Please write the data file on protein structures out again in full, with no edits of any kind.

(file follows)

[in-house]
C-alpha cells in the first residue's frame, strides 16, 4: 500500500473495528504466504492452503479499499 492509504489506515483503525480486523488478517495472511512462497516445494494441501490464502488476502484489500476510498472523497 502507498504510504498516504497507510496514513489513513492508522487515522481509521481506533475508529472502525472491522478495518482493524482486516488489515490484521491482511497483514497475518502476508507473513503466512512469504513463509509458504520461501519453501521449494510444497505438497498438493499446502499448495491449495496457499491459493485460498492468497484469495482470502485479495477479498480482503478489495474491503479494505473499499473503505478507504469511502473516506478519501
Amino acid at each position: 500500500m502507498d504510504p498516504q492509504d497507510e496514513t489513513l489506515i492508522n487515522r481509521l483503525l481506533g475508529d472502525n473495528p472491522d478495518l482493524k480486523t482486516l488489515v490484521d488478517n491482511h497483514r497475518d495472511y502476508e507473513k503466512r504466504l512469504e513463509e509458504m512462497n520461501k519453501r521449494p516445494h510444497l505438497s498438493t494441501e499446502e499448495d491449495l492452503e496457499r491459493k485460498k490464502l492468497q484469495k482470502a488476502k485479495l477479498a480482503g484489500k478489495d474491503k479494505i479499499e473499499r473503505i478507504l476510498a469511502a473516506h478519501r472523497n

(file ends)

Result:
[in-house]
C-alpha cells in the first residue's frame, strides 16, 4: 500500500473495528504466504492452503479499499 492509504489506515483503525480486523488478517495472511512462497516445494494441501490464502488476502484489500476510498472523497 502507498504510504498516504497507510496514513489513513492508522487515522481509521481506533475508529472502525472491522478495518482493524482486516488489515490484521491482511497483514497475518502476508507473513503466512512469504513463509509458504520461501519453501521449494510444497505438497498438493499446502499448495491449495496457499491459493485460498492468497484469495482470502485479495477479498480482503478489495474491503479494505473499499473503505478507504469511502473516506478519501
Amino acid at each position: 500500500m502507498d504510504p498516504q492509504d497507510e496514513t489513513l489506515i492508522n487515522r481509521l483503525l481506533g475508529d472502525n473495528p472491522d478495518l482493524k480486523t482486516l488489515v490484521d488478517n491482511h497483514r497475518d495472511y502476508e507473513k503466512r504466504l512469504e513463509e509458504m512462497n520461501k519453501r521449494p516445494h510444497l505438497s498438493t494441501e499446502e499448495d491449495l492452503e496457499r491459493k485460498k490464502l492468497q484469495k482470502a488476502k485479495l477479498a480482503g484489500k478489495d474491503k479494505i479499499e473499499r473503505i478507504l476510498a469511502a473516506h478519501r472523497n